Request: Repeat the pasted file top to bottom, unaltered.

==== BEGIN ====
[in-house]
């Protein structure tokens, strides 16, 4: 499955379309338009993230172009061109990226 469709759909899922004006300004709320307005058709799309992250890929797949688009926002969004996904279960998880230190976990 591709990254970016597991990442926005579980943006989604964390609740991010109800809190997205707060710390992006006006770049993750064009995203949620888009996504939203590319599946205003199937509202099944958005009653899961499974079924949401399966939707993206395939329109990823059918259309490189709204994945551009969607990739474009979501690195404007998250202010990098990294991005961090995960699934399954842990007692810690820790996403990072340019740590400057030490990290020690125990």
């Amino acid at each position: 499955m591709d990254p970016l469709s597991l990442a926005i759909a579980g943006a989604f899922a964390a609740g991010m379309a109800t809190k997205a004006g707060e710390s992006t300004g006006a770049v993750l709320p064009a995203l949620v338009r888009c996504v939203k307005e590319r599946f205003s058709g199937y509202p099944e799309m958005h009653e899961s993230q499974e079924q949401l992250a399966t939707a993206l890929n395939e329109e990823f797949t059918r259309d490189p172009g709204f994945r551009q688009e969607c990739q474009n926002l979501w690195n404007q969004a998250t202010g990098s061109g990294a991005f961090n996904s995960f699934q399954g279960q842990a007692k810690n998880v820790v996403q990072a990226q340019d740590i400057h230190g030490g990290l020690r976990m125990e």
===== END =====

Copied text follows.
[in-house]
């Protein structure tokens, strides 16, 4: 499955379309338009993230172009061109990226 469709759909899922004006300004709320307005058709799309992250890929797949688009926002969004996904279960998880230190976990 591709990254970016597991990442926005579980943006989604964390609740991010109800809190997205707060710390992006006006770049993750064009995203949620888009996504939203590319599946205003199937509202099944958005009653899961499974079924949401399966939707993206395939329109990823059918259309490189709204994945551009969607990739474009979501690195404007998250202010990098990294991005961090995960699934399954842990007692810690820790996403990072340019740590400057030490990290020690125990």
């Amino acid at each position: 499955m591709d990254p970016l469709s597991l990442a926005i759909a579980g943006a989604f899922a964390a609740g991010m379309a109800t809190k997205a004006g707060e710390s992006t300004g006006a770049v993750l709320p064009a995203l949620v338009r888009c996504v939203k307005e590319r599946f205003s058709g199937y509202p099944e799309m958005h009653e899961s993230q499974e079924q949401l992250a399966t939707a993206l890929n395939e329109e990823f797949t059918r259309d490189p172009g709204f994945r551009q688009e969607c990739q474009n926002l979501w690195n404007q969004a998250t202010g990098s061109g990294a991005f961090n996904s995960f699934q399954g279960q842990a007692k810690n998880v820790v996403q990072a990226q340019d740590i400057h230190g030490g990290l020690r976990m125990e």